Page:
Where the EMS inputs are analogue, they can be generated by a DC source and/or an arbitrary waveform generators where the EMS inputs are frequency signals they can be generated by an arbitrary waveform generator, and where the EMS inputs are discrete inputs they can be generated by a static TTL or open collector line.
Preferably, the sensors measure multiple outputs in parallel over a predetermined period of time.
When the EMS contains a diagnostic port, it is preferred that the system access the port in order to access internal registers in the EMS so as to read back data therefrom during the test. The data can be read from the registers in parallel with sequencing of other aspects of the test.
The present invention will now be described, by way of example, in relation to the accompanying drawing which shows a schematic diagram of a system according to one embodiment of the invention.
Referring now to the drawing, the system shown therein comprises a VXI-based core and backplane (VXI) which allows real-time control of system instrumentation. The EMS is shown with the following inputs and outputs which it will be understood are merely representative of those found in a typical EMS:
______________________________________Inputs Outputs______________________________________Crankshaft speed/phase (CR) Injector (1 per cylinder) (In)Camshaft speed/phase (CM) Electronic Spark Timing (1 per cylinder)(SP)Knock (K) Fuel Pump (FP)Road Speed (RS) Idle Air Control (IA)Air Temperature (Atemp) Warning Lamp (W)Throttle Position (T) Fan Relay (F)Water Temperature (Wtemp) Exhaust Gas Recirculation (EGR)Manifold Air Pressure (MAP)Air Conditioning Switch (AC)Brake Switch (B)Oxygen Sensor (O)Ignition (Ig)______________________________________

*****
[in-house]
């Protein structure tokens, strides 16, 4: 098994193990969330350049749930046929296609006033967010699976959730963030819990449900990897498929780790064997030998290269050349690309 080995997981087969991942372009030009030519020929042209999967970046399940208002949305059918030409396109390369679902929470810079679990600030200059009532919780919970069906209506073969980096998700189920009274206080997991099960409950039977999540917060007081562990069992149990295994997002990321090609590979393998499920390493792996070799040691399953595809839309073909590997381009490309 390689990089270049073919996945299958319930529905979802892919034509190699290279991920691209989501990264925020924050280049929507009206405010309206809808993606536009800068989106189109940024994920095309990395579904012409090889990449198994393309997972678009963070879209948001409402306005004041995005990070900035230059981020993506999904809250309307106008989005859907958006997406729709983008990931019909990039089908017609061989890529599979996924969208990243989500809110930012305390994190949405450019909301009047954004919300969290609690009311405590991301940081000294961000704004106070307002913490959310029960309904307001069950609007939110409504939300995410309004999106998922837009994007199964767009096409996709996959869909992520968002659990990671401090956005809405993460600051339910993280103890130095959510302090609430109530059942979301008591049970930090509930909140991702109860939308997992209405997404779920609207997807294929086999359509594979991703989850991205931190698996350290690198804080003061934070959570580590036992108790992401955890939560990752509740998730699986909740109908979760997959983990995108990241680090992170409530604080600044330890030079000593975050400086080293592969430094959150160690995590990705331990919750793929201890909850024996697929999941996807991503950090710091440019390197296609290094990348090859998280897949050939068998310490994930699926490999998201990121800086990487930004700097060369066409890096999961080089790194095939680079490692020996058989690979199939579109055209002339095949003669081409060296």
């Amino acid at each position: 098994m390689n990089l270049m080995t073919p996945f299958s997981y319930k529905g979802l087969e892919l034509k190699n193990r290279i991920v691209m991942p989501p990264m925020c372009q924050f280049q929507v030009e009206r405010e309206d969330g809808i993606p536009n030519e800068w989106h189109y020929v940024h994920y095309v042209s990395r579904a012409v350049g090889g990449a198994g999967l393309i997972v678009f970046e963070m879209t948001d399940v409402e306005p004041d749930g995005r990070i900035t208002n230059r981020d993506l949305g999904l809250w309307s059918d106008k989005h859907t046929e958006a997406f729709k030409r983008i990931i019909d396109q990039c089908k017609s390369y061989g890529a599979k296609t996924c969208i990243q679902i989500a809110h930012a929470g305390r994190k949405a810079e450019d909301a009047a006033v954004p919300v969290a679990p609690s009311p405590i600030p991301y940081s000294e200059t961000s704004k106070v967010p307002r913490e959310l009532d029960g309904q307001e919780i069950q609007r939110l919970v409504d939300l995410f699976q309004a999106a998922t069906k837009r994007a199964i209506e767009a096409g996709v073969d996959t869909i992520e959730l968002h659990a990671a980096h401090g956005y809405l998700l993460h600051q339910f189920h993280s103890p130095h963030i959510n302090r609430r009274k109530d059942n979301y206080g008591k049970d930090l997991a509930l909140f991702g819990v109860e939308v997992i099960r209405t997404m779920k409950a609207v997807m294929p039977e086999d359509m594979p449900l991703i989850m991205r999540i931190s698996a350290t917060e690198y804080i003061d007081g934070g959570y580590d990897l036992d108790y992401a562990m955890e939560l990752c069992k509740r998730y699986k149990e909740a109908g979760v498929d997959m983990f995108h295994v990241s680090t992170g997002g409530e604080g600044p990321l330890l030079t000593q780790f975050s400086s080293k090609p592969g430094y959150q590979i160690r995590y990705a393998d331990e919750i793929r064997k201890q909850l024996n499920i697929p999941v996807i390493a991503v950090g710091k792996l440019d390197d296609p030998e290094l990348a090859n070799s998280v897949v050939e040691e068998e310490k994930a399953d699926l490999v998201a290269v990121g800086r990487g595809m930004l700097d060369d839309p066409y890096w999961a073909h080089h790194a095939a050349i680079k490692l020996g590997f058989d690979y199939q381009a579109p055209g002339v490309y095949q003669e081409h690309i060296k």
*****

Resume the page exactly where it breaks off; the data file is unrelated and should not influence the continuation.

The system applied appropriate loads to the outputs of the EMS so as to simulate the presence of the various instruments under the control of the EMS (not shown). Power is provided to the EMS by way of a programmable power supply unit (PPSU) which simulates the presence of the vehicle battery for the duration of the test.
Input signals to the EMS module fall into one of several categories:
Analogue inputs, represented by discrete voltages, change relatively slowly over time in a non-periodic manner. Air and water temperature (Atemp, Wtemp) have update rates of 10-100 ms and are generated using DC sources (DAC). However, throttle position (T) and manifold air pressure (MAP) vary more rapidly (<10 ms update rate) and it may be more efficient to use a multi-channel, VXY-based arbitrary waveform generator (Arb) to generate all of these signals in parallel. If the Arb latches its output to the last programmed level, a range of discrete values can be stored in memory and sequenced out in real-time using VXI triggers.
Frequency inputs follow a repeating pattern and are often linked to the speed of the engine. A real engine speed signal can be generated by a photoelectric sensor which monitors the rotation of teeth on the crankshaft. A gap or extra long tooth is used to indicate Top Dead Centre (TDC), so the engine speed is also referred to as the phase signal. In order to simulate this signal, an Arb is pre-loaded with a waveform representing one revolution of the crankshaft. Not all EMS modules are tolerant of being taken straight from zero rpm to idle speed, so acceleration and deceleration are simulated by changing the Arb's clock speed (vc) `on the fly.` By synchronising these changes with the other input signals to within a few milliseconds, a complete speed/performance envelope can be integrated into the test strategy. The test system instrumentation is controlled in real-time using timed interrupts and VXI triggers, which can be provided using a suitable embedded controller, such as a VXI slot-0 controller, running a real-time operating system.
Some EMS modules also monitor the road speed (RS). This is generated using a variable reluctance sensor, whose output varies with frequency from 10-200 Vpp. To simulate this an Arb output drives a suitable power amplifier (VCA), with gain controlled by another synchronised voltage source.
Knock sensors detect the vibration caused when the fuel/air mixture in the cylinder detonates before normal ignition has taken place. The knock signal is a high-frequency burst with a characteristic modulation envelope and has a phase relationship to the crankshaft signal. The test system generates this by synchronising multiple Arb channels using an end of frame synch signal or VXI trigger.